Take the 2-minute tour ×
Stack Overflow is a question and answer site for professional and enthusiast programmers. It's 100% free, no registration required.

I'm working on a project now and I am confused on how to approach this.

class Unit: public Entity {
   string Name;
   int HP;
   int MP;
   int Agi;
   int Spr;
   int Def;
   int Atk;
   int Lvl;
   int Exp;
   std::vector<int> states;
   string unitType;
   public:
      int GetHP() {return HP};
      int GetMP() {return MP};
      int GetAgi() {return Agi};
      int GetSpr() {return Spr};
      int GetDef() {return Def};
      int GetAtk() {return Atk};
      int GetLvl() {return Lvl};
      int GetExp() {return Exp};
      std::vector<int>& GetStates() {return &states};
      string GetUnitType() {return unitType};
      virtual void SetHP(int newValue);
      virtual void SetMP(int newValue);
      virtual void SetAgi(int newValue);
      virtual void SetSpr(int newValue);
      virtual void SetDef(int newValue);
      virtual void SetAtk(int newValue);
      virtual void SetLvl(int newValue);
      virtual void SetExp(int newValue);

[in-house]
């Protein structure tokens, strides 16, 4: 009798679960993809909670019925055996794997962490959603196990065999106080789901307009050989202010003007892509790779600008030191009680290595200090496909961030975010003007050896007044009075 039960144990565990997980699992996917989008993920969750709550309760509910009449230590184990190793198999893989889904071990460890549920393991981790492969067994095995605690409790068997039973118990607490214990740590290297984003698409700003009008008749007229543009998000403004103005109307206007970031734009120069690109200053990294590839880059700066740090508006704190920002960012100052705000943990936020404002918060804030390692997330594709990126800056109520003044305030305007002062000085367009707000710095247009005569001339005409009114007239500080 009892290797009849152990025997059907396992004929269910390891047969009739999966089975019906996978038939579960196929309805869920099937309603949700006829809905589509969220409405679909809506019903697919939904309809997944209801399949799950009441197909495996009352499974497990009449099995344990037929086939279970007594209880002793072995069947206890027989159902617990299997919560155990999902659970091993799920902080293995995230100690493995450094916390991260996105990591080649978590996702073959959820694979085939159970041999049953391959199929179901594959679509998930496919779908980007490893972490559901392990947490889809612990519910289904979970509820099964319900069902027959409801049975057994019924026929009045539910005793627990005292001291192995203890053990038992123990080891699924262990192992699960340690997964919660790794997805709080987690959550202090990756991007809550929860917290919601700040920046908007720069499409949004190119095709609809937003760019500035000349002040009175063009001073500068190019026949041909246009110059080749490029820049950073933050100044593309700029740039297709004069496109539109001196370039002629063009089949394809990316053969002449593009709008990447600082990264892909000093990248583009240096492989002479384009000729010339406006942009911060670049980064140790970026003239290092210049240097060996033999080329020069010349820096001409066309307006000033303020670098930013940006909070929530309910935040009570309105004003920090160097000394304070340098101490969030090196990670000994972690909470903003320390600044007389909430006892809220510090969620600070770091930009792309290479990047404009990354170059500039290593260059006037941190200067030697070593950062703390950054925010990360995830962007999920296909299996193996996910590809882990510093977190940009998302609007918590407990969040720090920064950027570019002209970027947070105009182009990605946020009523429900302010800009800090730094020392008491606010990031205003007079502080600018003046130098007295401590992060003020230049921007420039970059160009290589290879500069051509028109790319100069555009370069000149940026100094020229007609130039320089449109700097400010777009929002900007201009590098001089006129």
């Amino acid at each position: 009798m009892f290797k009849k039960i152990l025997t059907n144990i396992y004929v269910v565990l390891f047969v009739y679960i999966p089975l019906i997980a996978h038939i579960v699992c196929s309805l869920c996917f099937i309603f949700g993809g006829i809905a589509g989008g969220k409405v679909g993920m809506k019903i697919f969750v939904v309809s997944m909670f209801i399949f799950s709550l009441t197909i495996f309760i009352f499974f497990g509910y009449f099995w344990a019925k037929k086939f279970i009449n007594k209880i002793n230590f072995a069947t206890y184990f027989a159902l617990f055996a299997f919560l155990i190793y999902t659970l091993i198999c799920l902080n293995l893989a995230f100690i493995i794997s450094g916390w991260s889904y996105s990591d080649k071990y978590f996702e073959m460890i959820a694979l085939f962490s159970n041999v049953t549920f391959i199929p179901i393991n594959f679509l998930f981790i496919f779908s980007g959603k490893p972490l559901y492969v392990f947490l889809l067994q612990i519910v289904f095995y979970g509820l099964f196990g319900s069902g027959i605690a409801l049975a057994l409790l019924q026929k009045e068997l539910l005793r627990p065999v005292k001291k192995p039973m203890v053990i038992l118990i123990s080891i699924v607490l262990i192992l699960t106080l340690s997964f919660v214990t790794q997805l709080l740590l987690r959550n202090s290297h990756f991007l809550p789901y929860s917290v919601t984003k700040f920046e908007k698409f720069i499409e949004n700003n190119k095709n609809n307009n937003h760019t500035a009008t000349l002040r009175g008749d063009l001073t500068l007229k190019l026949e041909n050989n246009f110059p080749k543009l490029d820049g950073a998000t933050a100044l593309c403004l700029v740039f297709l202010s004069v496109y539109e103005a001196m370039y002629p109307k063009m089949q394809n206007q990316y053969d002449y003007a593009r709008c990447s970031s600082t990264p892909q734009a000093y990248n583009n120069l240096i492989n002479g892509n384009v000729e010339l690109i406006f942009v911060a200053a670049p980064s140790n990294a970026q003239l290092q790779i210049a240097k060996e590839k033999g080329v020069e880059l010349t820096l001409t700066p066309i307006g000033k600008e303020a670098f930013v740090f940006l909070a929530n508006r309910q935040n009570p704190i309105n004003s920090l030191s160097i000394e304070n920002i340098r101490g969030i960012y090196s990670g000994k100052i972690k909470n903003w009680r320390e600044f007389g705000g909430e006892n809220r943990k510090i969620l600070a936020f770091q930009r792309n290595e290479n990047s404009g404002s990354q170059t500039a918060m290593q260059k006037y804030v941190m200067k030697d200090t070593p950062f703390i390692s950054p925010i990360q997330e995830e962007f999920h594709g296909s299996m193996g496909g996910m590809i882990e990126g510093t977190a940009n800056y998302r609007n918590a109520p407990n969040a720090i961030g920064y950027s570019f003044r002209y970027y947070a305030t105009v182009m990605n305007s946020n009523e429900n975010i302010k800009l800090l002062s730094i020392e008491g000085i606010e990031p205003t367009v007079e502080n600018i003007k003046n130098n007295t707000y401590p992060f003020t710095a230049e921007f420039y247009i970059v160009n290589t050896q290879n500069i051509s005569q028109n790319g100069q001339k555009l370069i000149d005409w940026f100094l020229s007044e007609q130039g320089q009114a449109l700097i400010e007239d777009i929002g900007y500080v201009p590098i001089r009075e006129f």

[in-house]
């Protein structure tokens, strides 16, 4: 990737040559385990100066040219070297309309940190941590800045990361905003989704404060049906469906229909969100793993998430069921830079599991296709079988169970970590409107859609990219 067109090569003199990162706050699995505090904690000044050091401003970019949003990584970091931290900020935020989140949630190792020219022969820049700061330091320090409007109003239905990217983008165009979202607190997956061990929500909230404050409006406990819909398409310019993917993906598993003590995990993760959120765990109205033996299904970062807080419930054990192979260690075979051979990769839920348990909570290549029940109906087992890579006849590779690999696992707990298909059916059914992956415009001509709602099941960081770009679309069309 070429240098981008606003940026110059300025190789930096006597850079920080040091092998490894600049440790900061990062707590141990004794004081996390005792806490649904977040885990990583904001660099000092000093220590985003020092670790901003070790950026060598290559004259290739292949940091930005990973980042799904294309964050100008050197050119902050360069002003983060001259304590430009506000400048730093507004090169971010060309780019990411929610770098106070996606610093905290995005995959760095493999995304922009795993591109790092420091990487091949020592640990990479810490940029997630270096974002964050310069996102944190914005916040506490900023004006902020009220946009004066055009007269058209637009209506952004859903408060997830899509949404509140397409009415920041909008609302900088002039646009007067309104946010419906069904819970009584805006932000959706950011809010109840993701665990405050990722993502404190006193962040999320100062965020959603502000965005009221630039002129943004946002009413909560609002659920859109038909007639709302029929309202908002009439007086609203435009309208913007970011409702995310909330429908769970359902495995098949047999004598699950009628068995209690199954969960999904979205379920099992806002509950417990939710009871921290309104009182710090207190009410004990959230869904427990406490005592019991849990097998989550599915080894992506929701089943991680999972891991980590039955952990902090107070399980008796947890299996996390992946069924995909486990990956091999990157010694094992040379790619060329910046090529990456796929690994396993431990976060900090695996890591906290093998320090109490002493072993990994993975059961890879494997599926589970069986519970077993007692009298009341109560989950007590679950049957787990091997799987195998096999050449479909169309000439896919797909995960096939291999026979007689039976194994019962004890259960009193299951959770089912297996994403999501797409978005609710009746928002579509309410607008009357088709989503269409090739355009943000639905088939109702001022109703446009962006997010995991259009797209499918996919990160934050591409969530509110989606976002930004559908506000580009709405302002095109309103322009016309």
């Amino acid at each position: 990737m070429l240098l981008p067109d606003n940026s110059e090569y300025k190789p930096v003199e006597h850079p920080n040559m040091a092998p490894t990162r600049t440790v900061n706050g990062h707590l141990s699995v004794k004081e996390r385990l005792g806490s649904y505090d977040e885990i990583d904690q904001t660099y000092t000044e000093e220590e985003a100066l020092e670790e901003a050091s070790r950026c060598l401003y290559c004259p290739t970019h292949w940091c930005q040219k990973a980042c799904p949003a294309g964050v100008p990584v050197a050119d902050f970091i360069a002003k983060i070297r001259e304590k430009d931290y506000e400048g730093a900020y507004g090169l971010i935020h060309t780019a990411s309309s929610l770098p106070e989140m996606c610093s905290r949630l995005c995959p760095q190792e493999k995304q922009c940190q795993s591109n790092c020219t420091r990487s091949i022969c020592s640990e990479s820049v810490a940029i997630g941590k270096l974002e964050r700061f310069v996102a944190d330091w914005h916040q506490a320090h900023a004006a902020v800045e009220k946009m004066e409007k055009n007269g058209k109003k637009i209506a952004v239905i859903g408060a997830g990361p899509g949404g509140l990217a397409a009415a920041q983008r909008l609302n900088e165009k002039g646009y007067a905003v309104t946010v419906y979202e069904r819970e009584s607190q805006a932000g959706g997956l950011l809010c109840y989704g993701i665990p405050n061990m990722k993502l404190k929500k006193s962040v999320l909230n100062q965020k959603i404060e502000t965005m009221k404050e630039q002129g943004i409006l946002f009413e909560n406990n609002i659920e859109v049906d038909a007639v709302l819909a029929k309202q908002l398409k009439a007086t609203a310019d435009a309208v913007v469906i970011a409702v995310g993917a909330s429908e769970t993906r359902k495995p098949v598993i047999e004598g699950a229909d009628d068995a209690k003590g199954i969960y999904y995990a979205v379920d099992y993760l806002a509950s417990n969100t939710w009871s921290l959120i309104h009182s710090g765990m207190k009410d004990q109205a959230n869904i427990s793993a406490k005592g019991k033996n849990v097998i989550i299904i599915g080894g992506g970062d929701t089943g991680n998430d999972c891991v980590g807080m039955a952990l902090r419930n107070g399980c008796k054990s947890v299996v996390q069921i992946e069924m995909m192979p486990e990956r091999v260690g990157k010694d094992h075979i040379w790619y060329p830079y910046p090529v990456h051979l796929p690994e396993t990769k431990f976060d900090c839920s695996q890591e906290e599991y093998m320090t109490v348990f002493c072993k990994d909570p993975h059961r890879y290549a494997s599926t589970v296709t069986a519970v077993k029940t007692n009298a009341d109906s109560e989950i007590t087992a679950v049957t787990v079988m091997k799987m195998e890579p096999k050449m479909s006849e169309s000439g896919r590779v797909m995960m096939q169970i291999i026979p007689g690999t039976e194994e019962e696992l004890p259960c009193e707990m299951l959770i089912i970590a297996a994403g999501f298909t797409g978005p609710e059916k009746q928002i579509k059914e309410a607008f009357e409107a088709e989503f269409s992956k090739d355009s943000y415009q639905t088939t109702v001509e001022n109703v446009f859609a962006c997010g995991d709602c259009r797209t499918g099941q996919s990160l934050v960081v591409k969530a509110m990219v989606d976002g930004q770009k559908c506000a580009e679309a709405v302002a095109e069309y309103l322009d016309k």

I need to return a reference to "std::vector states" so that I can iterate through it and look for values. I believe I should be using a Set because I only have one value and there cannot be repeats, but I'll save that for later. Is the "std::vector& GetStates() {return &states}" correct? Should it be changed to "std::vector& const GetStates() {return &states}" or am I completely off? I saw a post on here similar to this but it didn't specifically answer my question as they weren't using it in the same pretense as this.

share|improve this question

2 Answers 2

up vote 0 down vote accepted

Is the "std::vector& GetStates() {return &states}" correct?

No, there are syntax errors.

std::vector<int>& GetStates(){
    return states;
}

is correct.

Should it be changed to

That's up to you to decide. If you return non-const reference,, then whoever requested vector, will be able to change it. If you return const refernce, it makes sense to declare method as

const std::vector<int>& GetStates() const{
    return states;
}

Second const indicates that when you call this function, object's internal state won't change.

share|improve this answer
    
That makes sense, as I don't want it to be changeable when I use GetState. Since this is the core of it, GetState is only going to be used to check for its existence, where SetState will have the ability only to send data to be changed by the class to encapsulate changes within the class. At least that's how I see it working. –  k3524 Jun 23 '13 at 4:04

If states is a std::vector<int>, then &states is a std::vector<int>*, not a std::vector<int>&.

The descision to return a reference or not is made by the return type as provided in the function signature, not by the return statement in the implementation. Just do return states.

share|improve this answer

Your Answer

 
discard

By posting your answer, you agree to the privacy policy and terms of service.

Not the answer you're looking for? Browse other questions tagged or ask your own question.